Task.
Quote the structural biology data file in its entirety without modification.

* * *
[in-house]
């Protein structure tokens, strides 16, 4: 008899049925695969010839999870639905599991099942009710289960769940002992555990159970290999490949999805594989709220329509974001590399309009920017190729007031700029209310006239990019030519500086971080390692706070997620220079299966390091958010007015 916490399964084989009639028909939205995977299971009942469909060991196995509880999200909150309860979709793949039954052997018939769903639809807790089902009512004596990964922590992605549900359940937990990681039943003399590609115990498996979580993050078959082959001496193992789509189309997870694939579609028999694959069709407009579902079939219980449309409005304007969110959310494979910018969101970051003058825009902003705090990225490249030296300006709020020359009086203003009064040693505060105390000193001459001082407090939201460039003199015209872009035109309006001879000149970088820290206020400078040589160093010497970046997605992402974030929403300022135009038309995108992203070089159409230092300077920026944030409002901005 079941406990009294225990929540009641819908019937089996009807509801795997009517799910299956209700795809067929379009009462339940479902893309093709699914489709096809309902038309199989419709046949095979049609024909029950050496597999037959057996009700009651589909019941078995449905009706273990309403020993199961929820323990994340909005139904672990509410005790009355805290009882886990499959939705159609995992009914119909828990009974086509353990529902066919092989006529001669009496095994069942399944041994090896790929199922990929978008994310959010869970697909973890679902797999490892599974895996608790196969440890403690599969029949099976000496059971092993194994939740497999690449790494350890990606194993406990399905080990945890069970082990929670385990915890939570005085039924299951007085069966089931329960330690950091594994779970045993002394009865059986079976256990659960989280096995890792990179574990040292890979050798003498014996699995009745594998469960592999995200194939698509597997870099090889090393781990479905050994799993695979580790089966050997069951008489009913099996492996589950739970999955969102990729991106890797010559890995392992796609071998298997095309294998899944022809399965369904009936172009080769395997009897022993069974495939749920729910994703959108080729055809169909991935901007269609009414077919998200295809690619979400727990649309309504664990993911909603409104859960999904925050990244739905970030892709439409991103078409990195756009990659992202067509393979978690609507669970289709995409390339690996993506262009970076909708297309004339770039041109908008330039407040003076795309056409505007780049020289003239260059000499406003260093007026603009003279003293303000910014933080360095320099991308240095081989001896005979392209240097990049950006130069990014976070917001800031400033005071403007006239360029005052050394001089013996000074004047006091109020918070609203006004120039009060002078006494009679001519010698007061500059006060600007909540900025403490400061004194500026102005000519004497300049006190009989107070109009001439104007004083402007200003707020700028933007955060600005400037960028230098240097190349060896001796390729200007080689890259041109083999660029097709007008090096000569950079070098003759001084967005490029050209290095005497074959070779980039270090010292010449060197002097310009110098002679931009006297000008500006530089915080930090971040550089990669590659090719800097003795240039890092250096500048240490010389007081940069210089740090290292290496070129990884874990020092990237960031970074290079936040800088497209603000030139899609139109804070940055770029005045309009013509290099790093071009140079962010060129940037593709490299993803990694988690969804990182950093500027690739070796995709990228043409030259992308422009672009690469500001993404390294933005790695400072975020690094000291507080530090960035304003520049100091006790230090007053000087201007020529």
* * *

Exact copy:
[in-house]
């Protein structure tokens, strides 16, 4: 008899049925695969010839999870639905599991099942009710289960769940002992555990159970290999490949999805594989709220329509974001590399309009920017190729007031700029209310006239990019030519500086971080390692706070997620220079299966390091958010007015 916490399964084989009639028909939205995977299971009942469909060991196995509880999200909150309860979709793949039954052997018939769903639809807790089902009512004596990964922590992605549900359940937990990681039943003399590609115990498996979580993050078959082959001496193992789509189309997870694939579609028999694959069709407009579902079939219980449309409005304007969110959310494979910018969101970051003058825009902003705090990225490249030296300006709020020359009086203003009064040693505060105390000193001459001082407090939201460039003199015209872009035109309006001879000149970088820290206020400078040589160093010497970046997605992402974030929403300022135009038309995108992203070089159409230092300077920026944030409002901005 079941406990009294225990929540009641819908019937089996009807509801795997009517799910299956209700795809067929379009009462339940479902893309093709699914489709096809309902038309199989419709046949095979049609024909029950050496597999037959057996009700009651589909019941078995449905009706273990309403020993199961929820323990994340909005139904672990509410005790009355805290009882886990499959939705159609995992009914119909828990009974086509353990529902066919092989006529001669009496095994069942399944041994090896790929199922990929978008994310959010869970697909973890679902797999490892599974895996608790196969440890403690599969029949099976000496059971092993194994939740497999690449790494350890990606194993406990399905080990945890069970082990929670385990915890939570005085039924299951007085069966089931329960330690950091594994779970045993002394009865059986079976256990659960989280096995890792990179574990040292890979050798003498014996699995009745594998469960592999995200194939698509597997870099090889090393781990479905050994799993695979580790089966050997069951008489009913099996492996589950739970999955969102990729991106890797010559890995392992796609071998298997095309294998899944022809399965369904009936172009080769395997009897022993069974495939749920729910994703959108080729055809169909991935901007269609009414077919998200295809690619979400727990649309309504664990993911909603409104859960999904925050990244739905970030892709439409991103078409990195756009990659992202067509393979978690609507669970289709995409390339690996993506262009970076909708297309004339770039041109908008330039407040003076795309056409505007780049020289003239260059000499406003260093007026603009003279003293303000910014933080360095320099991308240095081989001896005979392209240097990049950006130069990014976070917001800031400033005071403007006239360029005052050394001089013996000074004047006091109020918070609203006004120039009060002078006494009679001519010698007061500059006060600007909540900025403490400061004194500026102005000519004497300049006190009989107070109009001439104007004083402007200003707020700028933007955060600005400037960028230098240097190349060896001796390729200007080689890259041109083999660029097709007008090096000569950079070098003759001084967005490029050209290095005497074959070779980039270090010292010449060197002097310009110098002679931009006297000008500006530089915080930090971040550089990669590659090719800097003795240039890092250096500048240490010389007081940069210089740090290292290496070129990884874990020092990237960031970074290079936040800088497209603000030139899609139109804070940055770029005045309009013509290099790093071009140079962010060129940037593709490299993803990694988690969804990182950093500027690739070796995709990228043409030259992308422009672009690469500001993404390294933005790695400072975020690094000291507080530090960035304003520049100091006790230090007053000087201007020529």